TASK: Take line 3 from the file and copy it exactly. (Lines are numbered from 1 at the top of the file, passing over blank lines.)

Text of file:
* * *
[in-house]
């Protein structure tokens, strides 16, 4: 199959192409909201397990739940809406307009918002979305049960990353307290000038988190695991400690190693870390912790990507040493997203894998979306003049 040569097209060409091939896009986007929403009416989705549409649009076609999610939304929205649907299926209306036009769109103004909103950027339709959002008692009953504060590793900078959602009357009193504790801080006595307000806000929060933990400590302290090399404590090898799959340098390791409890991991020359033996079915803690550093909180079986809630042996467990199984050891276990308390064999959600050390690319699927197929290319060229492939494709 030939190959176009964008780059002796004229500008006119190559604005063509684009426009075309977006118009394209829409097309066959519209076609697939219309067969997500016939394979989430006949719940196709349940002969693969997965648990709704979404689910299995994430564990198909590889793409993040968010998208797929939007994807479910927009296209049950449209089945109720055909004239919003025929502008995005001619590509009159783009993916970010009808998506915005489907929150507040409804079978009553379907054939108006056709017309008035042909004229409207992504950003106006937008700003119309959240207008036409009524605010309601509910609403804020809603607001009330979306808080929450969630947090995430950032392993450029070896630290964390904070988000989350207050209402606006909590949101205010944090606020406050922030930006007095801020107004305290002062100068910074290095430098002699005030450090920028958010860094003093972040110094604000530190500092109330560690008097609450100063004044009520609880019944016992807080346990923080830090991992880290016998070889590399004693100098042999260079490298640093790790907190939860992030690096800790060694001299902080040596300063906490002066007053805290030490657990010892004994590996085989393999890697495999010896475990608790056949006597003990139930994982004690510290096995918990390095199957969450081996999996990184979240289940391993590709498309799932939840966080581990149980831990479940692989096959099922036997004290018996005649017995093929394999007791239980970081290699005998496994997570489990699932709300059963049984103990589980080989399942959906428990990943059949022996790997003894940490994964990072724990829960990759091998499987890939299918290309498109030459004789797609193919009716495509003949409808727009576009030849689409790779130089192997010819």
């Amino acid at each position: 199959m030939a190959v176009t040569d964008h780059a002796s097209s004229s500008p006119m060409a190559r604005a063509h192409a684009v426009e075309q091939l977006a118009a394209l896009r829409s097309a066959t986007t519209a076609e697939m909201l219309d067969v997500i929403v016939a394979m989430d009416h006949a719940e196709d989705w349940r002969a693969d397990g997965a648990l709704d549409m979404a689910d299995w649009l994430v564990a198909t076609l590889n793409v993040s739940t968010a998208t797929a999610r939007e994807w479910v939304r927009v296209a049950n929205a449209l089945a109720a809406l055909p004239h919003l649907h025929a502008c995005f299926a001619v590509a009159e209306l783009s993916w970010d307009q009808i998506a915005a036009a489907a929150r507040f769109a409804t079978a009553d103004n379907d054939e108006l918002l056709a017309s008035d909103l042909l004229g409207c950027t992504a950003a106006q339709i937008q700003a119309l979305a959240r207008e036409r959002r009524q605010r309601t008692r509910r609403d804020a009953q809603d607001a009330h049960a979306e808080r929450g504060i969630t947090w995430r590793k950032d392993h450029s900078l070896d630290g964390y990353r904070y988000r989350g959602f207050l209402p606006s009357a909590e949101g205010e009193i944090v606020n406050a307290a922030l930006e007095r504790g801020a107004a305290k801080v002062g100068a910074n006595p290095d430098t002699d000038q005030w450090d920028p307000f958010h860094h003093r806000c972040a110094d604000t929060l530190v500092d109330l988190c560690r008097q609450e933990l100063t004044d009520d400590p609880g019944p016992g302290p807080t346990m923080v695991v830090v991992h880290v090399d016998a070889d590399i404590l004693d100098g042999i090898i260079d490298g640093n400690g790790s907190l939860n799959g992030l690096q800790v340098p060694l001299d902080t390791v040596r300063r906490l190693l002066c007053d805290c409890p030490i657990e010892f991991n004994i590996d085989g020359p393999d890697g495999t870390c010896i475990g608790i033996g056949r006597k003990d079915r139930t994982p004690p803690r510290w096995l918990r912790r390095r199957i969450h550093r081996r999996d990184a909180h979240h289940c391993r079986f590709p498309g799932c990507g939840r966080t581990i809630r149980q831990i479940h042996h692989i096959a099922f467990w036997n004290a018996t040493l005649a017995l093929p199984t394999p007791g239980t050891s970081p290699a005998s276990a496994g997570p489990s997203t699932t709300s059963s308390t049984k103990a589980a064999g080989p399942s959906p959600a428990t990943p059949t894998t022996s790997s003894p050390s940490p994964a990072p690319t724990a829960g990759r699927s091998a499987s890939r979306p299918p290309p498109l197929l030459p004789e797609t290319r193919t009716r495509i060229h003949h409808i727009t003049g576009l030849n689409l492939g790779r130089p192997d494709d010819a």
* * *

């Amino acid at each position: 199959m030939a190959v176009t040569d964008h780059a002796s097209s004229s500008p006119m060409a190559r604005a063509h192409a684009v426009e075309q091939l977006a118009a394209l896009r829409s097309a066959t986007t519209a076609e697939m909201l219309d067969v997500i929403v016939a394979m989430d009416h006949a719940e196709d989705w349940r002969a693969d397990g997965a648990l709704d549409m979404a689910d299995w649009l994430v564990a198909t076609l590889n793409v993040s739940t968010a998208t797929a999610r939007e994807w479910v939304r927009v296209a049950n929205a449209l089945a109720a809406l055909p004239h919003l649907h025929a502008c995005f299926a001619v590509a009159e209306l783009s993916w970010d307009q009808i998506a915005a036009a489907a929150r507040f769109a409804t079978a009553d103004n379907d054939e108006l918002l056709a017309s008035d909103l042909l004229g409207c950027t992504a950003a106006q339709i937008q700003a119309l979305a959240r207008e036409r959002r009524q605010r309601t008692r509910r609403d804020a009953q809603d607001a009330h049960a979306e808080r929450g504060i969630t947090w995430r590793k950032d392993h450029s900078l070896d630290g964390y990353r904070y988000r989350g959602f207050l209402p606006s009357a909590e949101g205010e009193i944090v606020n406050a307290a922030l930006e007095r504790g801020a107004a305290k801080v002062g100068a910074n006595p290095d430098t002699d000038q005030w450090d920028p307000f958010h860094h003093r806000c972040a110094d604000t929060l530190v500092d109330l988190c560690r008097q609450e933990l100063t004044d009520d400590p609880g019944p016992g302290p807080t346990m923080v695991v830090v991992h880290v090399d016998a070889d590399i404590l004693d100098g042999i090898i260079d490298g640093n400690g790790s907190l939860n799959g992030l690096q800790v340098p060694l001299d902080t390791v040596r300063r906490l190693l002066c007053d805290c409890p030490i657990e010892f991991n004994i590996d085989g020359p393999d890697g495999t870390c010896i475990g608790i033996g056949r006597k003990d079915r139930t994982p004690p803690r510290w096995l918990r912790r390095r199957i969450h550093r081996r999996d990184a909180h979240h289940c391993r079986f590709p498309g799932c990507g939840r966080t581990i809630r149980q831990i479940h042996h692989i096959a099922f467990w036997n004290a018996t040493l005649a017995l093929p199984t394999p007791g239980t050891s970081p290699a005998s276990a496994g997570p489990s997203t699932t709300s059963s308390t049984k103990a589980a064999g080989p399942s959906p959600a428990t990943p059949t894998t022996s790997s003894p050390s940490p994964a990072p690319t724990a829960g990759r699927s091998a499987s890939r979306p299918p290309p498109l197929l030459p004789e797609t290319r193919t009716r495509i060229h003949h409808i727009t003049g576009l030849n689409l492939g790779r130089p192997d494709d010819a």